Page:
For good or bad, artificial intelligence has become ubiquitous.
Thanks to AI, Amazon recommends items based on your browsing and purchase history. Facebook presents you with targeted ads after crawling your online profile and learning your behavior. And artificially intelligent smartphone apps respond to queries, recognize faces in photographs, and help you remember where you parked your car.
But researchers don’t just see AI as a tool to predict and address our everyday needs. It can now be used to help solve some of the most important social and economic issues of our day. In fact, scientists are harnessing AI's data-mining ability in the fight against poverty—what the United Nations calls today’s greatest global challenge.
Technology, in general, "puts us in a better position to solve issues we've never been able to solve," says Elisabeth Mason, founding director of the Stanford Poverty & Technology Lab, an incubator for technology-based solutions to poverty. But given the many causes of poverty—including lack of affordable local food, low levels of education and skills, natural disasters, and epidemics, to name a few — there's no "silver bullet" to tackling this issue, she says.
Some researchers are using AI to pinpoint the regions most in need. Other scientists are integrating AI into research designed to improve agriculture, possibly giving the world's poorest farmers a way to elevate their financial status. AI is also an effective tool for increasing access to information and boosting education and literacy, among other things.
"We are in a time of huge hope and huge risk," Mason says. "As a society, we make choices in what we invest in. So, what choices are we going to make?"
Fixing poverty first requires knowing where it occurs. In many developed nations, household surveys and census data can be used to identify poor neighborhoods. But this information isn’t readily available in developing countries, including some in Africa and South Asia. What's more, gathering this kind of data on the ground can be slow, difficult, and prohibitively costly.
In recent years, scientists have leveraged the constant stream of photographs taken by satellites — particularly those that reveal the planet at night — to get a feel for global economic activity. Simply put: Regions that glow brightly tend to be wealthy.
The problem with this approach is that these images can't be used to tell places of near-poverty from those of absolute poverty. In 2016, Stanford University economist Marshall Burke turned instead to daytime satellite images, using AI to fill the informational gaps. "Instead of us hand-curating the data and telling the computer what features to look for, we wanted to allow the computer to figure it out on its own," Burke says.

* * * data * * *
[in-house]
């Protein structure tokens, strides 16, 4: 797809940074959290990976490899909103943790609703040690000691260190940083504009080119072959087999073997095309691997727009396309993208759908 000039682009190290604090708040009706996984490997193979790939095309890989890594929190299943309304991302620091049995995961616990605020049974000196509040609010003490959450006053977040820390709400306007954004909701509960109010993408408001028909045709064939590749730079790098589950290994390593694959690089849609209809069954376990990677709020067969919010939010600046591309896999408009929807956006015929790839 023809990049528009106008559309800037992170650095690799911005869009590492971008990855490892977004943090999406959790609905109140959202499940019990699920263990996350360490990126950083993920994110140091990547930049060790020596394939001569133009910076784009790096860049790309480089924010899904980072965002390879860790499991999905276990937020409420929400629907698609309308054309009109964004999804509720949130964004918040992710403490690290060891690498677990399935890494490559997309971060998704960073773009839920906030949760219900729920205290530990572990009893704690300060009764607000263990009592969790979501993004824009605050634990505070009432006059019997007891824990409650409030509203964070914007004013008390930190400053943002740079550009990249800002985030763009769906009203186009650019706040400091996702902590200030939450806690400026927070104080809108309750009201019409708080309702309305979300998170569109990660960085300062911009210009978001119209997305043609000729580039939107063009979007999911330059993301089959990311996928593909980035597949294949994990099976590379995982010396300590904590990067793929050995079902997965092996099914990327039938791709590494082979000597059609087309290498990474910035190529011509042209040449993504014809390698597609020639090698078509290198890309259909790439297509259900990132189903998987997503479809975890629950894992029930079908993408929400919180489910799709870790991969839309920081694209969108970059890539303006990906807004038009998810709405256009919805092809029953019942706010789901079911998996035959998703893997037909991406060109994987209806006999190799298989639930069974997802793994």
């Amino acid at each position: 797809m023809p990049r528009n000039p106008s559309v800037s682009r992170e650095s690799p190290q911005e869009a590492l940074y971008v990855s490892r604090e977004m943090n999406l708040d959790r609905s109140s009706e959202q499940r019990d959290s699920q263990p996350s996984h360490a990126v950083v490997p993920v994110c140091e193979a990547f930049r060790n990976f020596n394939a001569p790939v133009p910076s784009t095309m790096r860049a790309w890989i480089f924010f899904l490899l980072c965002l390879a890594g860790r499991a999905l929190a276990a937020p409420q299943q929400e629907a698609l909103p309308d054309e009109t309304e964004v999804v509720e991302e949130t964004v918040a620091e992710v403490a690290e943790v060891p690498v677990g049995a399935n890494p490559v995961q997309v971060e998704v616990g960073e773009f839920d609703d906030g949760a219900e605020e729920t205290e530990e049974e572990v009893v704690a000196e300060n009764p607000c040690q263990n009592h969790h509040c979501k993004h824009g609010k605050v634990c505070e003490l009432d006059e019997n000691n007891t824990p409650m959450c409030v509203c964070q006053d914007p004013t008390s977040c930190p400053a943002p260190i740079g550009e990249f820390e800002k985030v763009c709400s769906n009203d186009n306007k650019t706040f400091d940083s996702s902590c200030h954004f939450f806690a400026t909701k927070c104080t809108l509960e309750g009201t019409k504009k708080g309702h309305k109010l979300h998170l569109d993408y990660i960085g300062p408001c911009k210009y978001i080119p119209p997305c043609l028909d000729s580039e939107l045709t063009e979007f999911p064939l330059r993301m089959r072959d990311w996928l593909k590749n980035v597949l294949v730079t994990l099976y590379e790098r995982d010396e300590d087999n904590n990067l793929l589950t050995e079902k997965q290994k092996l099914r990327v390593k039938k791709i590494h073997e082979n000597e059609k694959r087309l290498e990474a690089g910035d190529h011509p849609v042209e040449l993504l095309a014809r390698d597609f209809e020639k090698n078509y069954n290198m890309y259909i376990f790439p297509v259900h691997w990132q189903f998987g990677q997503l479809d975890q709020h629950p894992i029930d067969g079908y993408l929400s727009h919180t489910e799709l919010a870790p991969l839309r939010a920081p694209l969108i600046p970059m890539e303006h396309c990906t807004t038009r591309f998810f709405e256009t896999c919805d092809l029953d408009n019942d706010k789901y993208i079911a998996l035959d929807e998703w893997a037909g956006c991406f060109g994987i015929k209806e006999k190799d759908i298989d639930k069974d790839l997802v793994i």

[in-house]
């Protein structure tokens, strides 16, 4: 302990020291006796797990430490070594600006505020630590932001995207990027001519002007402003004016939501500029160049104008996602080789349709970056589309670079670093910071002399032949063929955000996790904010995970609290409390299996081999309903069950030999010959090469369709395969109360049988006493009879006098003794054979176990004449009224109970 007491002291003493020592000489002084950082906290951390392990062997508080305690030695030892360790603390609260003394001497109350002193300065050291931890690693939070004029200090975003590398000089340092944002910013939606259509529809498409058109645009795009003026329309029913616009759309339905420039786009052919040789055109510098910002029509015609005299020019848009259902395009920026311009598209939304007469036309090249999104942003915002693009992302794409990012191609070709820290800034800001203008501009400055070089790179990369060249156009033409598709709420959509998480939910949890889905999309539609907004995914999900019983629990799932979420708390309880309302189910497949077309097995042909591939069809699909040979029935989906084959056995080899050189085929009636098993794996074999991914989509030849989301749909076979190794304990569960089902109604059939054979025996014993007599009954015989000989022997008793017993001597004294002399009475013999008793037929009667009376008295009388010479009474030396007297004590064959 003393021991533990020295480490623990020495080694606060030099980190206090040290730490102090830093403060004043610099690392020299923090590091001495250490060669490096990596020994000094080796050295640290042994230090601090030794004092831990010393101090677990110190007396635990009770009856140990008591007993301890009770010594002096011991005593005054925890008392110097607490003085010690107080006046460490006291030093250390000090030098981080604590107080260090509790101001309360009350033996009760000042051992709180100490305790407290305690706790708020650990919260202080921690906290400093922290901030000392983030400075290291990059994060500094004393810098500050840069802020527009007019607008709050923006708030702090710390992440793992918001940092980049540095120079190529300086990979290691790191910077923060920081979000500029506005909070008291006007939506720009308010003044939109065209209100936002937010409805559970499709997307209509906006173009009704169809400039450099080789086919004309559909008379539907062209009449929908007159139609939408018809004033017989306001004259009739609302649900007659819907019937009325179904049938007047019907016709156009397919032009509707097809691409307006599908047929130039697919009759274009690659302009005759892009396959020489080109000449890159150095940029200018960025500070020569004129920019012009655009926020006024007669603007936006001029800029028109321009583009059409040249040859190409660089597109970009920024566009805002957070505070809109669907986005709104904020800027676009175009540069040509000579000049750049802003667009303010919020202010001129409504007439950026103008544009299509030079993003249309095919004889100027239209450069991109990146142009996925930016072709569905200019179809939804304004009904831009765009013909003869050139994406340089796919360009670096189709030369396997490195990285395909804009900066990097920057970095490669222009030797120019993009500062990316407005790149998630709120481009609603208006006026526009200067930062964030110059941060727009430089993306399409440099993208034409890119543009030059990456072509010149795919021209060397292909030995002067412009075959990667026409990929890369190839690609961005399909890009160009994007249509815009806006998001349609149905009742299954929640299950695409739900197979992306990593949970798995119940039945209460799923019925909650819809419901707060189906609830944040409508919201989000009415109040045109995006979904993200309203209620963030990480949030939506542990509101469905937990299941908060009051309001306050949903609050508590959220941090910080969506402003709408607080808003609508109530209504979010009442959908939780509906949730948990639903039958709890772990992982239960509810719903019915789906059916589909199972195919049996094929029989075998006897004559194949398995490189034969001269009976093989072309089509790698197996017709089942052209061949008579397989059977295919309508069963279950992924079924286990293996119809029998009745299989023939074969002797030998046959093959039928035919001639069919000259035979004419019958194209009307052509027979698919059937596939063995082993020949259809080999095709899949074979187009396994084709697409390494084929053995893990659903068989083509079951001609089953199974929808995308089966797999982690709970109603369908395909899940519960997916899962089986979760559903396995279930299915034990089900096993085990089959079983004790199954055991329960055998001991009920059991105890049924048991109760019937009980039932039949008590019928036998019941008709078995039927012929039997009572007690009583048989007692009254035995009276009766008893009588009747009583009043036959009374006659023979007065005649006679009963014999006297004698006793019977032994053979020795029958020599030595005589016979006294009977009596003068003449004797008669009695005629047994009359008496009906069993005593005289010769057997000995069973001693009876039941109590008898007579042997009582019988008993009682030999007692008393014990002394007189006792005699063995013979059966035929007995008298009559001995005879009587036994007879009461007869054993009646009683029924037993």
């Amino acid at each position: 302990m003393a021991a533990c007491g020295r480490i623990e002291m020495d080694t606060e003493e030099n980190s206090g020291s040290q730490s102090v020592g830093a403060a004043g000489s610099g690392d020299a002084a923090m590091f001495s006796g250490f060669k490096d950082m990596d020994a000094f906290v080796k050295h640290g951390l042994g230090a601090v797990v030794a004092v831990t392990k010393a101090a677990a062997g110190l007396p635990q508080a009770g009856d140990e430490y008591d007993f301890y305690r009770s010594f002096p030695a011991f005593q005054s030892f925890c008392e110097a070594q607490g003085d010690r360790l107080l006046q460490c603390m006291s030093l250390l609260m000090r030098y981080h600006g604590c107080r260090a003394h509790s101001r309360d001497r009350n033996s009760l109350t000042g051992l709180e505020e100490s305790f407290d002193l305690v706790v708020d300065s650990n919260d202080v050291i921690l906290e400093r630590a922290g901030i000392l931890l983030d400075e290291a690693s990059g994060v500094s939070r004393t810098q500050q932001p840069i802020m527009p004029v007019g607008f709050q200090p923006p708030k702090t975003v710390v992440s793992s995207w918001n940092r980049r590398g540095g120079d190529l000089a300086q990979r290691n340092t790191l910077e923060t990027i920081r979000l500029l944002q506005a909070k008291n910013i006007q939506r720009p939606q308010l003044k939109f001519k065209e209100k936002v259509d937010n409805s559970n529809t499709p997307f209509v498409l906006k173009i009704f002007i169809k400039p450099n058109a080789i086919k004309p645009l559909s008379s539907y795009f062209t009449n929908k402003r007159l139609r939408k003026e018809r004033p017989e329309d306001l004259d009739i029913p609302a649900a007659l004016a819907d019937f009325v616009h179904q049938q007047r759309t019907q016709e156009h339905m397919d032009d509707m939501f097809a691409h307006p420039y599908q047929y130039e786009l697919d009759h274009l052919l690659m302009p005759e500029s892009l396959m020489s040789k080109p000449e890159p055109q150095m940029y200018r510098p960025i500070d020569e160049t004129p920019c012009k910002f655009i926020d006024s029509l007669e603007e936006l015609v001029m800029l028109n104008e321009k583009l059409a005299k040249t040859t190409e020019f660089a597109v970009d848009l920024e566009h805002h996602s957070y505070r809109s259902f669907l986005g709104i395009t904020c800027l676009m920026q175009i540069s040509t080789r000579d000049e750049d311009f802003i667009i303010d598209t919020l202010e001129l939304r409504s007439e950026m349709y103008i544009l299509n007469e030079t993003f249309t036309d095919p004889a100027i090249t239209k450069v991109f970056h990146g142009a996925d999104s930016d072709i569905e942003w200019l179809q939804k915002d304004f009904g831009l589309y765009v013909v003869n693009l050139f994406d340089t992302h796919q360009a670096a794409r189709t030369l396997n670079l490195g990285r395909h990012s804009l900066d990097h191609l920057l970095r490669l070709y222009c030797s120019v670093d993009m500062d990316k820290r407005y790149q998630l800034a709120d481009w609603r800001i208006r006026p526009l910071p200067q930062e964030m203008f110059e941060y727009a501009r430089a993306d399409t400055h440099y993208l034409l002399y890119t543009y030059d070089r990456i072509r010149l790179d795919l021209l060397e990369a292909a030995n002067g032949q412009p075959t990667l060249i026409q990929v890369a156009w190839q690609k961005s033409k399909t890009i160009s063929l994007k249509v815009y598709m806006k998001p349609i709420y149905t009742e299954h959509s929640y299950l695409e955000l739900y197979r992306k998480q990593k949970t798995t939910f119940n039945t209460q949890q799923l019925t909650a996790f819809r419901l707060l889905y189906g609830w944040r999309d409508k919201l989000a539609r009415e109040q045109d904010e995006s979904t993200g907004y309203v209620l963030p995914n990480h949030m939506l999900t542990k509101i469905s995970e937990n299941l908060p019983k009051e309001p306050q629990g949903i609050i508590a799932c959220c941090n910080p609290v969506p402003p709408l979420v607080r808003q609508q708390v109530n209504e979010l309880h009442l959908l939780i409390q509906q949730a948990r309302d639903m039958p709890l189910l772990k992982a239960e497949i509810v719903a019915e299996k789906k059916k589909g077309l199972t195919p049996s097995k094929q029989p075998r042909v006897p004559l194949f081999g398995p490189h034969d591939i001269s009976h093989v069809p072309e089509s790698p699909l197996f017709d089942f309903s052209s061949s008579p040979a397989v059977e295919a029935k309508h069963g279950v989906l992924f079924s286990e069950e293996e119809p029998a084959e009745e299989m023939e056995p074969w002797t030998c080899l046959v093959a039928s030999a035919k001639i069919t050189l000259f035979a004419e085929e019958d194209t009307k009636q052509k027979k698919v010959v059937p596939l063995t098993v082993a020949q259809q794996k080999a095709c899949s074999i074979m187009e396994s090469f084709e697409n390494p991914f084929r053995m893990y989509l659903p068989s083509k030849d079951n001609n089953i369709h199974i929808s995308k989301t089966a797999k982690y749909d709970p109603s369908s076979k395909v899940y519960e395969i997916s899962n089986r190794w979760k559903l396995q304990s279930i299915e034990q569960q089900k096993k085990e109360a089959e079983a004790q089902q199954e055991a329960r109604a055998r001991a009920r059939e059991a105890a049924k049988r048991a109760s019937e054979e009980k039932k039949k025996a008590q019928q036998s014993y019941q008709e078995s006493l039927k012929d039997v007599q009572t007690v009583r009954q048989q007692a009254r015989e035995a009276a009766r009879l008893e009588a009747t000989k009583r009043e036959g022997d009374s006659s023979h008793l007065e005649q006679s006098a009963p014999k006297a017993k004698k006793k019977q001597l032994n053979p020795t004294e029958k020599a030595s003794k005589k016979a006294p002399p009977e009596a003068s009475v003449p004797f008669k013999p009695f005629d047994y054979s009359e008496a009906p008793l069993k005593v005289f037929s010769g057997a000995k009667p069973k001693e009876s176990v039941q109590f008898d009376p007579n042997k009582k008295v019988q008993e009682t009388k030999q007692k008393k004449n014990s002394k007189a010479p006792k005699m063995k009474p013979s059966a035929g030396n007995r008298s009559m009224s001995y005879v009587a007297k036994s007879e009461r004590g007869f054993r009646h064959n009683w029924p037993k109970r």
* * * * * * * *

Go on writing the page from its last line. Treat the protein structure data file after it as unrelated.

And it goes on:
To do this, Burke and his colleagues fed an algorithm both nighttime and daytime images from Uganda, Tanzania, Nigeria, Malawi, and Rwanda, all of which have household survey data available — and instructed the algorithm to find features in the daytime imagery that are predictive of places that are lit up at night. The model found numerous features that relate to such things as agricultural regions, bodies of water, and urban areas, but also various elements that were hard to interpret. Some features, Burke says, “were patterns to the eye that don't look like anything we recognize, but they're patterns that the model found useful.”
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The researchers then fed the computer the survey data and instructed it to predict the distribution of poverty throughout the countries. In all, the algorithm could predict poverty 81 percent to 99 percent more accurately than a nightlight-only model.
With this kind of information, policy makers could monitor economic wellbeing in various parts of the world and evaluate the effectiveness of antipoverty programs, Burke says. The satellite imagery and AI could also be used to identify areas that require the most aid.
While researchers like Burke want to pinpoint poverty-stricken areas, other scientists seek to give poor people the tools they need to lift themselves out of poverty. One such means is better agriculture.
Global poverty and agriculture are intricately linked, with 65 percent of poor working adults making a living through agriculture, according to the World Bank. Investing in the agriculture sector is up to four times more effective in reducing poverty than investing in other economic sectors, making agricultural development a powerful poverty-reduction tool.